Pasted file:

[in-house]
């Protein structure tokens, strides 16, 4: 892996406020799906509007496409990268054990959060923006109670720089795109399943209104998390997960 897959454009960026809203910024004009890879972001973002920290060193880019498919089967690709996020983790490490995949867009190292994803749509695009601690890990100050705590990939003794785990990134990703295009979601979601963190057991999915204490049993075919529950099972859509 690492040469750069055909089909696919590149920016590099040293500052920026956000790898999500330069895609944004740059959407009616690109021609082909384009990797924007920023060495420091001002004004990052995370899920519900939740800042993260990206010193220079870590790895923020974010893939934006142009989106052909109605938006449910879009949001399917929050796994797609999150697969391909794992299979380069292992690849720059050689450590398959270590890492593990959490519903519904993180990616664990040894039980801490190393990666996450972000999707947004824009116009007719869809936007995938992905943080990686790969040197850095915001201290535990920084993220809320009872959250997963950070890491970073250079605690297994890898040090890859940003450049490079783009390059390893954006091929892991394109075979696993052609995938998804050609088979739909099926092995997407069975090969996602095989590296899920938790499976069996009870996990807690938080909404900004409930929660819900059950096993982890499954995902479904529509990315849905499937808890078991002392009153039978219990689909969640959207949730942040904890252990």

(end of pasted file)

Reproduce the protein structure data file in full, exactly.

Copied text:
[in-house]
């Protein structure tokens, strides 16, 4: 892996406020799906509007496409990268054990959060923006109670720089795109399943209104998390997960 897959454009960026809203910024004009890879972001973002920290060193880019498919089967690709996020983790490490995949867009190292994803749509695009601690890990100050705590990939003794785990990134990703295009979601979601963190057991999915204490049993075919529950099972859509 690492040469750069055909089909696919590149920016590099040293500052920026956000790898999500330069895609944004740059959407009616690109021609082909384009990797924007920023060495420091001002004004990052995370899920519900939740800042993260990206010193220079870590790895923020974010893939934006142009989106052909109605938006449910879009949001399917929050796994797609999150697969391909794992299979380069292992690849720059050689450590398959270590890492593990959490519903519904993180990616664990040894039980801490190393990666996450972000999707947004824009116009007719869809936007995938992905943080990686790969040197850095915001201290535990920084993220809320009872959250997963950070890491970073250079605690297994890898040090890859940003450049490079783009390059390893954006091929892991394109075979696993052609995938998804050609088979739909099926092995997407069975090969996602095989590296899920938790499976069996009870996990807690938080909404900004409930929660819900059950096993982890499954995902479904529509990315849905499937808890078991002392009153039978219990689909969640959207949730942040904890252990």